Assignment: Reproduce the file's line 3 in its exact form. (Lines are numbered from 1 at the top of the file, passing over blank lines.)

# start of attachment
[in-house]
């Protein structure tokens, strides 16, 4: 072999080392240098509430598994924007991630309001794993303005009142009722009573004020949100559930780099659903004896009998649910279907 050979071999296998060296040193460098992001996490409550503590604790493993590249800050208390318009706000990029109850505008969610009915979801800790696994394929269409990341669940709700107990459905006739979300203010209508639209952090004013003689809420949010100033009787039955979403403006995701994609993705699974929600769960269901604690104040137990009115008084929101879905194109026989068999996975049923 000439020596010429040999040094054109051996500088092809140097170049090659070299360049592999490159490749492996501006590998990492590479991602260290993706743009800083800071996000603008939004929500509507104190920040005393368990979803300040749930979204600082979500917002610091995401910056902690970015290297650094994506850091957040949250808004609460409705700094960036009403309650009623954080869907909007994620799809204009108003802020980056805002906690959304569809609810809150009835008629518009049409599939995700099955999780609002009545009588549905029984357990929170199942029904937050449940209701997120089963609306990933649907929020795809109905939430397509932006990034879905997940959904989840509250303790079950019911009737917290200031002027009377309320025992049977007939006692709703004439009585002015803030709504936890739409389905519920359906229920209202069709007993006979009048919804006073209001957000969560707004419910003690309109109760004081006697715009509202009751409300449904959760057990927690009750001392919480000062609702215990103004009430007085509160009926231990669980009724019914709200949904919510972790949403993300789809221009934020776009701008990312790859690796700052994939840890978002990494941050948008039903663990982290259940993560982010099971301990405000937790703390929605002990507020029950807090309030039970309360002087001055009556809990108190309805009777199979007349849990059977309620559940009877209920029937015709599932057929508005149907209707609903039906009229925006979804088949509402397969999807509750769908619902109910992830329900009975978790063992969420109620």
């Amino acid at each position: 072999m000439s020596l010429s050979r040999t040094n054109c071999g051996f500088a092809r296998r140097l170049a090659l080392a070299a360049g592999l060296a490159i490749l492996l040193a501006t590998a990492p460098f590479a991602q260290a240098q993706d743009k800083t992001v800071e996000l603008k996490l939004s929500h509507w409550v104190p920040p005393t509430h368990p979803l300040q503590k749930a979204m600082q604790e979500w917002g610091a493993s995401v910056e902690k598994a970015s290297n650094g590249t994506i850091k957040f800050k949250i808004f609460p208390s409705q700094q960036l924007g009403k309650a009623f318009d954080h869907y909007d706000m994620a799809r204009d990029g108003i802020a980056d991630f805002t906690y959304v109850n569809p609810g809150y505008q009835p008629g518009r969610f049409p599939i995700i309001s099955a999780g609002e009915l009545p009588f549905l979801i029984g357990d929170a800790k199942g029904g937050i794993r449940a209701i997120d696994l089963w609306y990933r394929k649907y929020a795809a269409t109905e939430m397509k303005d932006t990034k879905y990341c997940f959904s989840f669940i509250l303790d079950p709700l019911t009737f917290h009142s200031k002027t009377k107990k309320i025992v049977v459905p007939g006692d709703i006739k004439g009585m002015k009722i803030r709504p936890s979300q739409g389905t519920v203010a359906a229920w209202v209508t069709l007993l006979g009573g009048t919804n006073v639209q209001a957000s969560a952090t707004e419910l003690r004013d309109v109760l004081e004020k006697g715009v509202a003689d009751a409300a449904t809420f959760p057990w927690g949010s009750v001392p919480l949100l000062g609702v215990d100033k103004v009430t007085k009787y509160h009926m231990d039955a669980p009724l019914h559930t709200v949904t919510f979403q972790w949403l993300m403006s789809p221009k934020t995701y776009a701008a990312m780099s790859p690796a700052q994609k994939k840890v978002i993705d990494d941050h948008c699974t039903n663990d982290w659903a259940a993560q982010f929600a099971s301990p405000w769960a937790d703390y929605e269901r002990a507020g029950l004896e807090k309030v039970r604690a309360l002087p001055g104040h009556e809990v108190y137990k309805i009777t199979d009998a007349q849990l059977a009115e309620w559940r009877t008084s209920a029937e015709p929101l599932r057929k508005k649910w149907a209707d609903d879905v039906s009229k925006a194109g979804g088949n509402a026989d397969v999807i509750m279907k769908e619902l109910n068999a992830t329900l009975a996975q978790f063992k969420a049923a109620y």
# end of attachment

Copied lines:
């Amino acid at each position: 072999m000439s020596l010429s050979r040999t040094n054109c071999g051996f500088a092809r296998r140097l170049a090659l080392a070299a360049g592999l060296a490159i490749l492996l040193a501006t590998a990492p460098f590479a991602q260290a240098q993706d743009k800083t992001v800071e996000l603008k996490l939004s929500h509507w409550v104190p920040p005393t509430h368990p979803l300040q503590k749930a979204m600082q604790e979500w917002g610091a493993s995401v910056e902690k598994a970015s290297n650094g590249t994506i850091k957040f800050k949250i808004f609460p208390s409705q700094q960036l924007g009403k309650a009623f318009d954080h869907y909007d706000m994620a799809r204009d990029g108003i802020a980056d991630f805002t906690y959304v109850n569809p609810g809150y505008q009835p008629g518009r969610f049409p599939i995700i309001s099955a999780g609002e009915l009545p009588f549905l979801i029984g357990d929170a800790k199942g029904g937050i794993r449940a209701i997120d696994l089963w609306y990933r394929k649907y929020a795809a269409t109905e939430m397509k303005d932006t990034k879905y990341c997940f959904s989840f669940i509250l303790d079950p709700l019911t009737f917290h009142s200031k002027t009377k107990k309320i025992v049977v459905p007939g006692d709703i006739k004439g009585m002015k009722i803030r709504p936890s979300q739409g389905t519920v203010a359906a229920w209202v209508t069709l007993l006979g009573g009048t919804n006073v639209q209001a957000s969560a952090t707004e419910l003690r004013d309109v109760l004081e004020k006697g715009v509202a003689d009751a409300a449904t809420f959760p057990w927690g949010s009750v001392p919480l949100l000062g609702v215990d100033k103004v009430t007085k009787y509160h009926m231990d039955a669980p009724l019914h559930t709200v949904t919510f979403q972790w949403l993300m403006s789809p221009k934020t995701y776009a701008a990312m780099s790859p690796a700052q994609k994939k840890v978002i993705d990494d941050h948008c699974t039903n663990d982290w659903a259940a993560q982010f929600a099971s301990p405000w769960a937790d703390y929605e269901r002990a507020g029950l004896e807090k309030v039970r604690a309360l002087p001055g104040h009556e809990v108190y137990k309805i009777t199979d009998a007349q849990l059977a009115e309620w559940r009877t008084s209920a029937e015709p929101l599932r057929k508005k649910w149907a209707d609903d879905v039906s009229k925006a194109g979804g088949n509402a026989d397969v999807i509750m279907k769908e619902l109910n068999a992830t329900l009975a996975q978790f063992k969420a049923a109620y």